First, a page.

Today we gather not to solve these unsolvable questions but to rejoice in the mysterious ways of God, to congratulate and applaud the Jubilarians and to give thanks to God for the manner in which God has loved us into existence and then loved us into ministry for the sake of the Kingdom. The feast of Sts Peter and Paul is a magnificent day to celebrate ordinations and a magnificent day to celebrate Jubilees. There is both a certain fittingness and irony in grouping these two great apostles together. Scripture suggests they did not get on well with each other. They were two very different characters and yet both of them great apostles. Their manifest strengths at times frighten us, while their manifest humanity consoles us. Peter was named “the Rock” perhaps because of his genius in recognizing a Messiah who differed from popular expectations. Sadly this early recognition of Christ did not later stop him from denying Christ when he was frightened, nor resorting to the violence of the sword as he forgot his earlier confession of Christ. Paul’s rejection of a Christ he had not then met was later radically changed when he recognized the risen Christ in all those people he served, as we also try to do in his footsteps. Nevertheless despite the failings manifest in their common humanity both apostles gave their lives for Christ, which fills all of us with hope as we try to serve Christ as they did. Perhaps the Acts of the Apostles which we read today describing Peter’s escape from prison also indicating symbolically Peter’s journey to conversion through the prayers of the Church, just as we too have grown in Christ through those same prayers. All of us are on a never ending journey of conversion. In the words of St Paul’s letter to Timothy we too must say in our weakness “The Lord stood by me and gave me power so that through me the whole message might be proclaimed for all to hear.” Our God is a God who magnifies our humble efforts and uses them for the benefit of others. Most of what we achieve remains unknown, revealed only occasionally by the accidental revelation of people who casually indicate our influence on their lives. This is true of all of us and most certainly would be true of the Jubilarians we celebrate today – some present, some unable to join us. Could I mention in the first place Fr Morgan Howe who celebrates 60 years of priesthood this year. His ill health prevents him being here today. We recognize also Fathers Tim Norris, John Halloran, Ivan Hernon, Gerry Dore, and Fr Len Bibo celebrating 50 years of priesthood, together with Carmel Micallef unable to be present today. I also congratulate Fr Bernie Nolan and Fr Michael McKeaton, almost youngsters, who are celebrating 25 years of priesthood. They are joined today by Martin Kenny from Cairns celebrating with us. Dr Pat Kenny and Fr Jack Rosenskjar also are celebrating 65 years this year and we congratulate them for their marvellous example of commitment. We are very proud of all of you. Thank you for what you have done for the greater glory of God. Could I personally thank the Jubilarians of the Archdiocese for what they have done and continue to do. May God bless you abundantly now and in the years ahead.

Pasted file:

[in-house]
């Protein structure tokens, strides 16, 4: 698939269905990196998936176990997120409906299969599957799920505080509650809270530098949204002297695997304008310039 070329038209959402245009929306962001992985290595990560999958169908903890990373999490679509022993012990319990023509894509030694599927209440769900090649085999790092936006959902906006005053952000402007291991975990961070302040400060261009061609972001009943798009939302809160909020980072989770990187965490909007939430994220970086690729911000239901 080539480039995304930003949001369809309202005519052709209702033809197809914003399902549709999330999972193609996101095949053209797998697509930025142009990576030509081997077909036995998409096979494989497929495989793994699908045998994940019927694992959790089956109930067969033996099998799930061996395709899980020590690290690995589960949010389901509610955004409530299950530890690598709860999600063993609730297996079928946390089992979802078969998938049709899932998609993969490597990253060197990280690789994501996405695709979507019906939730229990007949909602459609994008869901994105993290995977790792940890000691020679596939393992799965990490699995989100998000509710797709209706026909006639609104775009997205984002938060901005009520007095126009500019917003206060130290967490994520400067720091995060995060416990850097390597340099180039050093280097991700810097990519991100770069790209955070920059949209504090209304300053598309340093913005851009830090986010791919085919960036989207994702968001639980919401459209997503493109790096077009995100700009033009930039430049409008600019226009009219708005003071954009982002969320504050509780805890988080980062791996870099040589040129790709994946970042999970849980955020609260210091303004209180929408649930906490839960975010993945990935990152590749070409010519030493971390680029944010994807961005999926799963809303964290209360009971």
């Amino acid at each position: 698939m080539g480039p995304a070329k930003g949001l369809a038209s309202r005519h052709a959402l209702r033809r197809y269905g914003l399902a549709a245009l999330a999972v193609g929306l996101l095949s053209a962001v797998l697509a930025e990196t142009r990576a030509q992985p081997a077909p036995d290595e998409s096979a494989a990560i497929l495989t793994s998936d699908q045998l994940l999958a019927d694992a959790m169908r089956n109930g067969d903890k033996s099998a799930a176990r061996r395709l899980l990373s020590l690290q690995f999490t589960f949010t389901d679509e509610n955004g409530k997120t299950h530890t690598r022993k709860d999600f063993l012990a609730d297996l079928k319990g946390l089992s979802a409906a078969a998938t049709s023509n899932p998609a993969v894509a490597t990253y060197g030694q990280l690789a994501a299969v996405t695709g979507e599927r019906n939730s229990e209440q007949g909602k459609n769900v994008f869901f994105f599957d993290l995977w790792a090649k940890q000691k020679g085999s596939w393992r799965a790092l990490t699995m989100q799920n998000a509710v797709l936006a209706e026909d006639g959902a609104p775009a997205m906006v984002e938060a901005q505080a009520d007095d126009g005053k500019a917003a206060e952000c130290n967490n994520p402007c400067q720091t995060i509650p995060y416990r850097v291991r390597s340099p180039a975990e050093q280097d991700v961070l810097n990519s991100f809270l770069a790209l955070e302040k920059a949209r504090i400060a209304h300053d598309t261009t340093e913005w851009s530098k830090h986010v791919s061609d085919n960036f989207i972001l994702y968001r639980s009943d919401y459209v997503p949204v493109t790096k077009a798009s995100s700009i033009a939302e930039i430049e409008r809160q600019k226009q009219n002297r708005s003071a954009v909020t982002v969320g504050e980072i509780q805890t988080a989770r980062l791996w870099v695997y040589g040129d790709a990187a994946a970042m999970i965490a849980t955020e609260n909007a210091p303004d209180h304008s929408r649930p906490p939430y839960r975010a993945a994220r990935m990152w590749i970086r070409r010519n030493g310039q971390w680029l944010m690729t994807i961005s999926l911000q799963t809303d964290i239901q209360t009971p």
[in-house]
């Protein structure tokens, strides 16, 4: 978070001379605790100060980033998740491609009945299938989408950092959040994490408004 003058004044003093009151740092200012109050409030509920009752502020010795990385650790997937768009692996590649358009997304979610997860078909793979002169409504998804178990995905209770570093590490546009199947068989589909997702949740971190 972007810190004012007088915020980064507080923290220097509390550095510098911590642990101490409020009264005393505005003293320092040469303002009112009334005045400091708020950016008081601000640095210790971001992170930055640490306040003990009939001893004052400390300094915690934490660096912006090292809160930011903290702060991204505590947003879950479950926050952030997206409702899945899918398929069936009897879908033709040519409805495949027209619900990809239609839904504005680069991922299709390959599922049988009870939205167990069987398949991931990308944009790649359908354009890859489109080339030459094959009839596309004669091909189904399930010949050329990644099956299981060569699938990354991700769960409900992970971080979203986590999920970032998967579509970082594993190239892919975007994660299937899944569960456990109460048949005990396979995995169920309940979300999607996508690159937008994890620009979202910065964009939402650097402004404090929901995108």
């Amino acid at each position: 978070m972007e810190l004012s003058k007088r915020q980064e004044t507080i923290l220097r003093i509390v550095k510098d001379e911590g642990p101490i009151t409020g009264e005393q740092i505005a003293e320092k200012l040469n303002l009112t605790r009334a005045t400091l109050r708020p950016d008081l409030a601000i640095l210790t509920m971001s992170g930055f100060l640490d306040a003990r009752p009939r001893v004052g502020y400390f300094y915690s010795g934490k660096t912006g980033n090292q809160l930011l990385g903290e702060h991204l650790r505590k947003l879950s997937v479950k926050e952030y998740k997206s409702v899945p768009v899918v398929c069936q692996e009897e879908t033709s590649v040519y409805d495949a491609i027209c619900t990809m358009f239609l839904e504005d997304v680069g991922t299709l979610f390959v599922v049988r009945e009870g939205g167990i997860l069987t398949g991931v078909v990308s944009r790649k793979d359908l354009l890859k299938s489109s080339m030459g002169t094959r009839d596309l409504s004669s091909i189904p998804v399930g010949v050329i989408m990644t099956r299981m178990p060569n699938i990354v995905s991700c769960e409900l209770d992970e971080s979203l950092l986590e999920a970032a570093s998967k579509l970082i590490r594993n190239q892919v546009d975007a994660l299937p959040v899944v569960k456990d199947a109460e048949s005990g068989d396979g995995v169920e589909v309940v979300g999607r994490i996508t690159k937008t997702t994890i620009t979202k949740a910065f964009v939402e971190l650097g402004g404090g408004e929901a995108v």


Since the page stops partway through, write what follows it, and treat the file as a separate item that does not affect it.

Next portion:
All of us ordained or not ordained have received calls from God and responded to the best of our ability. Today however in a special way we celebrate the Jubilarians and thank Sts Peter and Paul for the inspiration they have provided for those priests who have followed in their footsteps to work for the Kingdom of God. Let us now continue with our celebration of the Eucharist that has been the very foundation of all our lives, as we once again meet Christ here in the Liturgy and ask God’s holy spirit to help us continue to walk as closely as possible with Christ as we promised with all our heart 65, 60, 50, 25 years ago on that unforgettable day of ordination. Today I thank the Jubilarians once again as I thank the members of their families who supported them, and the parishioners whom they served so loyally and who have responded to that dedicated service with love, friendship and prayerful support over the years.
Released by the Catholic Communications Office